PCMA’s Catalyst community offers members a platform to ask each other questions, share ideas, or, as the website says, “communicate and collaborate.” Here’s a sampling from a recent Catalyst discussion.
Virtual Exhibit Booth Fees
“Like many of you, the American Society for Surgery of the Hand (ASSH) is exploring the possibility of a virtual annual meeting,” Natalie Hinman, CMP, senior meetings and corporate relations manager for ASSH told the PCMA Catalyst community. “I’m interested to hear from anyone who is planning — or has already had — an exhibit hall as part of their virtual meeting. I know there have been threads about the success of a virtual hall, and there was one thread about prices, but the responses weren’t very specific.
“We recently did an informal survey of some of our most active exhibitors, and they suggested that 25 percent of the current face-to-face booth fees would be appropriate for a virtual meeting. We were hoping they’d say something closer to 50 percent.
“If you’ve had a virtual exhibit hall, how did you adjust your booth fees for the virtual space? As we know, the booth fee itself is a small part of an exhibitor booth investment (shipping, local labor, utilities, staff per diems, hotel and travel, furniture, etc.), and in some instances is an even smaller part of their overall meeting investment (sponsorship, advertising, industry sessions, etc.). Are those factors you considered when adjusting your fees? Any specific formulas you followed? And how did you justify the booth fee if your exhibitors questioned it?
“It may also be worth noting that our virtual annual meeting would be available for 12 months. So the virtual booths would be an enduring resource for our meeting participants. While I know the research doesn’t support this — that participation/visits post-meeting is very low — we’re working on ways to bring people back to this virtual meeting space throughout the year.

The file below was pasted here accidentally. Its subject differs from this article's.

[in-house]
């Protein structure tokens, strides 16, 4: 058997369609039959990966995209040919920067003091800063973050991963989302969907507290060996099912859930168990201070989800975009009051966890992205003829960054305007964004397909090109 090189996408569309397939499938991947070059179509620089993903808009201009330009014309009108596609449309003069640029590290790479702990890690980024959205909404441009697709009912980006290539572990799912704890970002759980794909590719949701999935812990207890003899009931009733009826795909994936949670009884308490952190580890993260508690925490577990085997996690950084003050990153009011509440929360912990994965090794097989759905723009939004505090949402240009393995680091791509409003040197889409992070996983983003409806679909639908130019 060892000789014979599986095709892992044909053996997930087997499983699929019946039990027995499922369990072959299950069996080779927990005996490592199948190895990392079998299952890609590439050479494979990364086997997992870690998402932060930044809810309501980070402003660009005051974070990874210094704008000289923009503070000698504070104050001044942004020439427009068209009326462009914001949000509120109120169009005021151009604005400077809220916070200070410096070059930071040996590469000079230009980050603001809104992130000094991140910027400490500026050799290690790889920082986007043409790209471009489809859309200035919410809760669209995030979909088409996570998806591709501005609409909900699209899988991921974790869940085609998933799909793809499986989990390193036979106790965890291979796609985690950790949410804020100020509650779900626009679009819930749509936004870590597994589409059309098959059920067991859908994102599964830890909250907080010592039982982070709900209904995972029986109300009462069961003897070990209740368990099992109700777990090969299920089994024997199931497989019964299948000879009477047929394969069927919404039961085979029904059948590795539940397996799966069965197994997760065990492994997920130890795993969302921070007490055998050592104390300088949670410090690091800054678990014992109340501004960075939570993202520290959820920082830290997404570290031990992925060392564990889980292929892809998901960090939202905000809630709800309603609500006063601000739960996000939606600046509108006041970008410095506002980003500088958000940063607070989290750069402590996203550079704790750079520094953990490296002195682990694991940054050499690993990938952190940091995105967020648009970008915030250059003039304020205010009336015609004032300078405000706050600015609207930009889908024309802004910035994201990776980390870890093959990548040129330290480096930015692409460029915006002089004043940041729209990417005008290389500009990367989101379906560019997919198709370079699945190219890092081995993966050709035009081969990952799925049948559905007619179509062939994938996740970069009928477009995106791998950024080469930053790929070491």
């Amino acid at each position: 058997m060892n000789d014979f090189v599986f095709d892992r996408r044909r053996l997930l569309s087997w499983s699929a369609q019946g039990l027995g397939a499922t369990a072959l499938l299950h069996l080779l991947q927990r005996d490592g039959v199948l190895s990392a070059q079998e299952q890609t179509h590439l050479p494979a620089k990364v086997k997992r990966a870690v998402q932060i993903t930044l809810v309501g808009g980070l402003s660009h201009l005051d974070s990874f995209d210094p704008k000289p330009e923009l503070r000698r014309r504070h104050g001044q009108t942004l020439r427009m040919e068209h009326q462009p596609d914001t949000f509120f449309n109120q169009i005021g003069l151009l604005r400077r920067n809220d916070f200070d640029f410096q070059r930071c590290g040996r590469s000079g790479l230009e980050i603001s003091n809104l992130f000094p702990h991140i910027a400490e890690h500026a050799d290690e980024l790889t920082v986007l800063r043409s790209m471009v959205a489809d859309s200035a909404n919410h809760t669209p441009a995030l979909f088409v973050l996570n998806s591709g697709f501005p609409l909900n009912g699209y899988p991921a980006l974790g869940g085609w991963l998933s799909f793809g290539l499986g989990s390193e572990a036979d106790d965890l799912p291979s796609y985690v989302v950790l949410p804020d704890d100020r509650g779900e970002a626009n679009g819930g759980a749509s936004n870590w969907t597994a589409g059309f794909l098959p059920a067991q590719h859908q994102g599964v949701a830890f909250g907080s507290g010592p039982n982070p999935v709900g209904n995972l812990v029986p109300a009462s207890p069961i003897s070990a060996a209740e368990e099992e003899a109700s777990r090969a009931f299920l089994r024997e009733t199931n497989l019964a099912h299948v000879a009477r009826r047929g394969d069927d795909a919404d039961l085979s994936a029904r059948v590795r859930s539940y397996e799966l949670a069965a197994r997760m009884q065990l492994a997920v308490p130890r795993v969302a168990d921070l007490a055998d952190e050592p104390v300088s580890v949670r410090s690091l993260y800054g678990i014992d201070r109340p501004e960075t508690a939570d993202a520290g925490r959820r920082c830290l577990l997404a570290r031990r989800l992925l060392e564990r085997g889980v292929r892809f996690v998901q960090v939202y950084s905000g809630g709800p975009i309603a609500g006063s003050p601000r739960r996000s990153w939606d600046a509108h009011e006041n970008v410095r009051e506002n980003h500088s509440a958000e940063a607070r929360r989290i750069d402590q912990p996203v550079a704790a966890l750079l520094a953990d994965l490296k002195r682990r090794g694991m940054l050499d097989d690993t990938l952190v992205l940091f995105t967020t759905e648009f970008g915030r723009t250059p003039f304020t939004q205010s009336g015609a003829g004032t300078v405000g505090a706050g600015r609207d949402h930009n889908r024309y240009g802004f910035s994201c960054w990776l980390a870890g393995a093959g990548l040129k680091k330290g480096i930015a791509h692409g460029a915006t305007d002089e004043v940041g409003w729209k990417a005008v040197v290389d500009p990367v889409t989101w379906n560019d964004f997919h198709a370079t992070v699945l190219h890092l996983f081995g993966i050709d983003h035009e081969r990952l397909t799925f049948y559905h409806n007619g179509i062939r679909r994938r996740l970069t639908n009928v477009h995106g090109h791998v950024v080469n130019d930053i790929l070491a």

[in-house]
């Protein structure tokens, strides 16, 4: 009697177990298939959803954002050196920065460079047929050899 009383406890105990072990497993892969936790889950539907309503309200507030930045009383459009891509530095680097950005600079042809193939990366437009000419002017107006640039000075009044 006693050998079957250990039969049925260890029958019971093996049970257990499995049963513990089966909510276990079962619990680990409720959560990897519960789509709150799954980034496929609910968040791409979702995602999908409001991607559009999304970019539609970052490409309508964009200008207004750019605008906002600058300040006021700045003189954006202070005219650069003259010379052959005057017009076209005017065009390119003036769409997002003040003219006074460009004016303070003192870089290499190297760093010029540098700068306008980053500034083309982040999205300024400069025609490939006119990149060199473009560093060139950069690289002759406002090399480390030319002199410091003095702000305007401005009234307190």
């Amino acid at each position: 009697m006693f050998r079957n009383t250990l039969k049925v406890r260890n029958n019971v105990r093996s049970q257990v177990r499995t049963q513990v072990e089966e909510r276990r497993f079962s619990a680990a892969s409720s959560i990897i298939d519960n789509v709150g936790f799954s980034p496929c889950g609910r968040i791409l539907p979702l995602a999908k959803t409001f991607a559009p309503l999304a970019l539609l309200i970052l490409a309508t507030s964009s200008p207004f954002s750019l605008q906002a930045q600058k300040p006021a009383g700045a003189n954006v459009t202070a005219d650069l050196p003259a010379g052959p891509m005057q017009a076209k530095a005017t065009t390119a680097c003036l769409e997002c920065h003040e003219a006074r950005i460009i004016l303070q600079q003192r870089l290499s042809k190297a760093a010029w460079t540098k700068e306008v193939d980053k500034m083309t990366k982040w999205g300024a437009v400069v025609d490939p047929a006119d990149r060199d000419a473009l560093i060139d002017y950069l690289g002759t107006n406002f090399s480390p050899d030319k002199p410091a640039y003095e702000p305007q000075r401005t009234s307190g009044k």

“Any feedback and insights would be greatly appreciated!”
I just had a similar conversation with an association exhibits manager, and she was in a very similar situation. That 25 percent [of face-to-face booth fees] seems to the sweet spot. What they are getting traction on is sponsorship revenues that are helping to close the budget gap.
— Roy Benear, Vice President | Exhibits + Specialty Events
To encourage learners to engage with the virtual meeting throughout the year, have you considered “dripping” content onto the platform throughout the year? Rather than posting all of the presentations at one time, post them (or host them if you use livestreaming of real-time presentations) periodically; for example, new content launches on the first Tuesday of every month. Perhaps add special guest appearances — or updates from the president — on different days and as breaking news in your industry is available. The virtual conference can supplement your newsletter and cross-market to other ASSH programs.
To promote engagement with exhibitors, you can offer a virtual scavenger hunt or bingo game. Learners have to visit with the exhibitors to secure a virtual badge or secure an answer to a question. Learners who complete the hunt/bingo game are entered into a raffle.
Or, rather than promoting it as a virtual exhibit hall, position it as a solutions center where all members can go to find resources they need to support their practices.
— Melanie Stanton, CAE, CFRE, director, programs and development, American College of Occupational and Environmental Medicine